Navajo Nation sues over opioid crisis

WINDOW ROCK, Ariz. —The Navajo Nation filed a lawsuit April 11 against top opioid manufacturers, distributors and pharmacies for creating a market of highly addictive drugs and for failing to prevent the flow of illicit opioids in Arizona, New Mexico and Utah.

Navajo Nation President Russell Begaye and Vice President Jonathan Nez support the lawsuit directed at Purdue Pharma L.P., Purdue Pharma Inc., Purdue Frederick Company, Endo Health Solutions Inc., McKesson Corporation, Cardinal Health, Inc., AmerisourceBergen Corporation, CVS Health Corporation and Walgreens Boots Alliance, Inc

“For generations, Native Americans have disproportionately suffered during health crises, and the opioid crisis is no different,” Begaye said. “We aren’t going to sit back and let our community be torn apart while our children are suffering.”

As a result of the opioid epidemic, Navajo citizens died from opioid overdoses, Navajo children were placed in non-native custody and the Navajo Nation suffered enormous financial losses.

“A generation of children are going to grow up without their parents, and, for far too many, outside of the Navajo Nation the loss of their family and their culture will have a negative impact on their lives and on the vitality of the Navajo Nation as a whole,” Nez said.

Navajo Nation Attorney General Ethel Branch said that by bringing this action, the Navajo Nation leads the way for all Native American tribes to hold opioid companies accountable.

“The Navajo Nation will not stand by and watch its people, its culture, and its heritage be destroyed by the scourge of the opioid epidemic,” Branch said.

The attorney general said, since bringing prescription opioids to the market, manufacturers have falsely represented the risks associated with using these drugs to treat chronic pain, which is in patent violation of their legal responsibilities and fuels the opioid epidemic.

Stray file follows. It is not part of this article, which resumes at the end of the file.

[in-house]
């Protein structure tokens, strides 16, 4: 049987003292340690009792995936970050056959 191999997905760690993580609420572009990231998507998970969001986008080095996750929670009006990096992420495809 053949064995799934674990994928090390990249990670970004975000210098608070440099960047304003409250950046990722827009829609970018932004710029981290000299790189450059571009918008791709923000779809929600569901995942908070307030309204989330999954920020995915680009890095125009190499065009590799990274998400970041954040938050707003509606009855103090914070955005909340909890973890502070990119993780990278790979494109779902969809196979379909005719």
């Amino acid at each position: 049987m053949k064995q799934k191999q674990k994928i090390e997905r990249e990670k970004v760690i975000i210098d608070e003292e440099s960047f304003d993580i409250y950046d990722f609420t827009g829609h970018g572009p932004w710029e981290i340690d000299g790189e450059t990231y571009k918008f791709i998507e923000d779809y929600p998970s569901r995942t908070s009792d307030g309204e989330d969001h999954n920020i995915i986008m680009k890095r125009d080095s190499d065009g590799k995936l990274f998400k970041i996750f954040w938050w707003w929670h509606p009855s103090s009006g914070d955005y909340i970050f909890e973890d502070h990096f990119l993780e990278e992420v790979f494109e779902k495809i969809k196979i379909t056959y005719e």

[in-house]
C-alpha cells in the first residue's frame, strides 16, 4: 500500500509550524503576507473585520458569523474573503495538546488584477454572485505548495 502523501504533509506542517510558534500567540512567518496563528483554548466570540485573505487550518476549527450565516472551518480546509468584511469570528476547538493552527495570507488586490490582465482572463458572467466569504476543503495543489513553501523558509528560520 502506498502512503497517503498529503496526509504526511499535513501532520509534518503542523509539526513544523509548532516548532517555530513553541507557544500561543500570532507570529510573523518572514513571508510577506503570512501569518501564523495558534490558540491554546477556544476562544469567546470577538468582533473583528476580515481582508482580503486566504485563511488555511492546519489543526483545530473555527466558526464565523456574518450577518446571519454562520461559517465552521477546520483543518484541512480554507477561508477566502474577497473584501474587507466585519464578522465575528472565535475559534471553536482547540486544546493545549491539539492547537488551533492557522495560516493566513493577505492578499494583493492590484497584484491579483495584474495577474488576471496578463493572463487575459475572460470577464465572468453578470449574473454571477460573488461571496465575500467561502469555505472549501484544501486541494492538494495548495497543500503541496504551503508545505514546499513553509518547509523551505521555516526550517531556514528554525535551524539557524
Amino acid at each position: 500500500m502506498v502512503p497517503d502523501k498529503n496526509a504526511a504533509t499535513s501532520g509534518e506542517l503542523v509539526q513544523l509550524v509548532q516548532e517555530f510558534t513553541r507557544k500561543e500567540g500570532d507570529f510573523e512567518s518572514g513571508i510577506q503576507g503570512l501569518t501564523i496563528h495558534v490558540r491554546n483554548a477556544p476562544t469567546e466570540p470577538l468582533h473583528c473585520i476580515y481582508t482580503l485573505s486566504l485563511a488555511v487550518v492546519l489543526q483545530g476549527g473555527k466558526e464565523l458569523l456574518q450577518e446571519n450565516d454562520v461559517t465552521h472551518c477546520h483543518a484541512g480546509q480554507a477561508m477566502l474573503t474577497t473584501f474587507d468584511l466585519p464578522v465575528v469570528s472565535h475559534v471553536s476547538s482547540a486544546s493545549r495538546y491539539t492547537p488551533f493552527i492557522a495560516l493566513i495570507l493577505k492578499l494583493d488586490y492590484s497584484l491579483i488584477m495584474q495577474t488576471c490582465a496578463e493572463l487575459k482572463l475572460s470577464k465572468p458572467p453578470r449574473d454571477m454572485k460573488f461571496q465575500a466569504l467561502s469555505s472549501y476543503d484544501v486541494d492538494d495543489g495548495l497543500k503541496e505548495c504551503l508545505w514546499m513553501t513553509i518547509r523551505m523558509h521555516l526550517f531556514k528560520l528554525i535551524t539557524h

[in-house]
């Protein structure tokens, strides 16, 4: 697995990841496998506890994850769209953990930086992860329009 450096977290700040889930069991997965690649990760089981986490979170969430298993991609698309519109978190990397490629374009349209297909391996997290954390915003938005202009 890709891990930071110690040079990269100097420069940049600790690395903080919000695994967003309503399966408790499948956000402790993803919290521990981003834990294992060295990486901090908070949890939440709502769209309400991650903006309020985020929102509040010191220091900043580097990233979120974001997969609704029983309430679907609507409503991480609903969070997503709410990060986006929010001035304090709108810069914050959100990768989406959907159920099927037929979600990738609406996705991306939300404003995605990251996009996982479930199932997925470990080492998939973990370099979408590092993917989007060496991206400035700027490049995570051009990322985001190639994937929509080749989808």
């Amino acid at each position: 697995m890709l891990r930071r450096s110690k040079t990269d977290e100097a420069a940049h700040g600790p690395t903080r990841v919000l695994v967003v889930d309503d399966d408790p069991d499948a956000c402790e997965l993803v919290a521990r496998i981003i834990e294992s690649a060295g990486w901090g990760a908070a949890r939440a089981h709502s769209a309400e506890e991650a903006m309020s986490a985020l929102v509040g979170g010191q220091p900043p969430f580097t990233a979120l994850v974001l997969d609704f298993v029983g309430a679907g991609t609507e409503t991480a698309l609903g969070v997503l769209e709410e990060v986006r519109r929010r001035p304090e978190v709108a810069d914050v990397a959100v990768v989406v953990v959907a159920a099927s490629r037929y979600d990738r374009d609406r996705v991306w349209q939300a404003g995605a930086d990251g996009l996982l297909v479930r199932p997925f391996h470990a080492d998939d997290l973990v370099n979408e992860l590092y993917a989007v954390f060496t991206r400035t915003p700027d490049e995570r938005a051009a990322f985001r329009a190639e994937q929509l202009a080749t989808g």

She added that pharmacies and opioid distributors have ignored their responsibilities under federal law to investigate and to alert regulators about suspicious orders and illegitimate prescriptions. Because suspicious orders are not reported on, highly dangerous controlled substances are easily diverted into the hands of unauthorized users and into the illegal black market.

Jonathan Hale, Chair of the Health, Education and Human Services Committee of the 23rd Navajo Nation Council said, “The Committee supports the filing of this lawsuit to hold the opioids supply chain actors accountable for their reckless disregard for the impacts opioid addiction would have on our families, children, and communities.”

The Navajo Nation is represented by Indian law specialists Lloyd Miller and Don Simon, partners at Sonosky Chambers, by Scott Gilbert and Richard Shore of Gilbert LLP, and by special counsel Richard Fields of Fields PLLC.

“Distribution of opioids across the country has been grossly excessive and, especially in Indian country, the CDC death rates show a strong correlation over time with the increase in opioid volumes being distributed and dispensed across the country,” Fields said. “This is particularly true for Native American tribes.”

Information provided by the Navajo Nation Attorney General and the Office of the President and Vice President

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